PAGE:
Do we know what has happened to all the "missing pieces"?
We don't, unfortunately. The parts of the temple structure, now missing, came off at some point prior to modern documentation. Early reports indicate that local villagers utilized the stone's large flatness as a stepping stone over an irrigation channel.
The model to the right reconstructs what scholars think the temple gateway may have looked like. It's certainly a rare work, as not many model temples exist. It may have originally be constructed as part of a foundation deposit or to be a representation of a temple at another location.
What is this?
You're looking at a modern reconstruction, of an Ancient Egyptian model gateway of a temple! Do you see a similar slab of stone next to it?
That's the original, ancient model! It's a slab of quartzite that has been decorated and carved with sockets to emulate the layout of a full-scale temple gateway. The reliefs around the stone tell us that the model was dedicated by the pharaoh Seti I to three sun deities of Heliopolis: Kheperi, Re-Horakhty, and Atum.
Was this an actual place?
Based on the inscription this is more of symbol for a temple gateway than a recreation of a real location. In religious settings, the ancient Egyptians believed that a model could stand in for a real thing. This may have been a stand-in for the king Seti I building a temple to the sun.
Do you know how the old Egyptians used to get these shapes on the stone?
Chisels and sanding! They made the outlines of the shapes and hieroglyphs with chisels and then smoothed the edges and created the rounded volumes with abrasives the way we use sandpaper today.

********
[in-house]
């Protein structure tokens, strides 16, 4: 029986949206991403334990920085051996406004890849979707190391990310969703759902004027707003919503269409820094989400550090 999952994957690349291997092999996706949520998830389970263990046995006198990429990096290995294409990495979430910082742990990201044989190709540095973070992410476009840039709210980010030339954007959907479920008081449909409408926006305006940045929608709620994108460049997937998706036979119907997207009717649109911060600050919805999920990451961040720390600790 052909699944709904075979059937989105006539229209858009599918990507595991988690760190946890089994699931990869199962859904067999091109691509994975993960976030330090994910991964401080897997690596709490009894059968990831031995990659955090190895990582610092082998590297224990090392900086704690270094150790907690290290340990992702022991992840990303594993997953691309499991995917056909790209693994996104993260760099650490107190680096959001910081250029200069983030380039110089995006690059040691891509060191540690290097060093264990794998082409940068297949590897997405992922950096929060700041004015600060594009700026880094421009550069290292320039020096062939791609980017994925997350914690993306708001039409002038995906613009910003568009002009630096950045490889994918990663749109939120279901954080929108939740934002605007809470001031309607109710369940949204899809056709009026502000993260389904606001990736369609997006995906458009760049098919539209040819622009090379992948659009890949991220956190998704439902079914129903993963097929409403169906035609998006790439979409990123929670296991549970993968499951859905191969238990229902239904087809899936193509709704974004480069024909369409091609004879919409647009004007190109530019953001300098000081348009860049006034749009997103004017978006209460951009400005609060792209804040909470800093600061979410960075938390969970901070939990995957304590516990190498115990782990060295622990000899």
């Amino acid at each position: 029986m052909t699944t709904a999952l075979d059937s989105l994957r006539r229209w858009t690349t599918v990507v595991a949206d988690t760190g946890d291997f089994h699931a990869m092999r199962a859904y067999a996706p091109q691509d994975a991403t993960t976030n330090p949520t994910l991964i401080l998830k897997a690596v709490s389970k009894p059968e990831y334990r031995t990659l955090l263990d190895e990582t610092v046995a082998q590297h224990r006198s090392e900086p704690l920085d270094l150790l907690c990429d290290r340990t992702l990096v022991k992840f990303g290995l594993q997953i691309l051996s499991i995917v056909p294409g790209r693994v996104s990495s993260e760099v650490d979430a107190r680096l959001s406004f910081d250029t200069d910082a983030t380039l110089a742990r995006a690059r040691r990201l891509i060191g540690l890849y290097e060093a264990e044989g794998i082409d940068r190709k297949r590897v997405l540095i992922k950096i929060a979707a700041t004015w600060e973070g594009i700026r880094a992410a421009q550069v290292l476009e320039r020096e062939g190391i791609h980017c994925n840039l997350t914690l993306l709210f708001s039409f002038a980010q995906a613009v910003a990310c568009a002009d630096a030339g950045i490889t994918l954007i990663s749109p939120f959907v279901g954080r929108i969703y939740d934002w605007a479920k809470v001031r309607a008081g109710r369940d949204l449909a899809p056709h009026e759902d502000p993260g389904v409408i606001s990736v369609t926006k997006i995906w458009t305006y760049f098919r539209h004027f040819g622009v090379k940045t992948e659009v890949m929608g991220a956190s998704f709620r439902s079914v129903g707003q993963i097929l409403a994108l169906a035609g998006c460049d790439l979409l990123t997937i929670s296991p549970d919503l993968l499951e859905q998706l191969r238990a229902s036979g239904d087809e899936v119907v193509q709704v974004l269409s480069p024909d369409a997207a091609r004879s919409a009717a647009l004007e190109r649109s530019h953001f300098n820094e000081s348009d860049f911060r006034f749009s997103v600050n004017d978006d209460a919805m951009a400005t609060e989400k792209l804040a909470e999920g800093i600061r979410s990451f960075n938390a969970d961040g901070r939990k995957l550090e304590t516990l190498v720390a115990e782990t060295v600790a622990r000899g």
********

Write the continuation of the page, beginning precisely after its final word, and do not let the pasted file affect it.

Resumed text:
Sunk relief like this, as you may have noticed, is very easy to see by the light and shadow created by the stone. It is also an easier way to carve, compared to raised relief, because the sculptor doesn't have to remove all of the stone in the negative space.
Woah - that's awesome. Thank you!
Tell me more about the "Modern Reconstruction of a New Kingdom Model of a Temple Gateway".
This reconstruction, made in 1966 from plaster, is based on the base of a model of a temple gateway on viewnext to it. The reconstruction was designed based on the inscriptions on the stone votive and on known examples of New Kingdom temples.
The original base is carved from quartzite, and was dedicated to three sun deities, Kheperi, Re-Horakhty, and Atum, all associated with the city of Heliopolis. It was dedicated to these deities by the Pharaoh Seti I.
When it was complete, the votive model was made of materials like limestone, bronze, and greywacke; bronze and greywacke would not have been used in the construction of a lifesize temple. The original purpose of the votive model, beyond being dedicated to the three sun gods mentioned above, is unknown. It may have been made to be placed in a temple or to buried as a votive.
From these two objects, you can get a good idea of how a typical entrance to a New Kingdom temple might look.
That said, it is not known whether the exact temple modeled in the votive model was ever actually constructed.
Ok thanks! That was very helpful
These symbols occur a lot together. What do they mean?
Great observation and a great photo! The one on the left is called an ankh which means life in the ancient Egyptian language. The sign on the right is "di" which means give. Together, they mean "given life" which is a popular part of many texts especially addressing the king.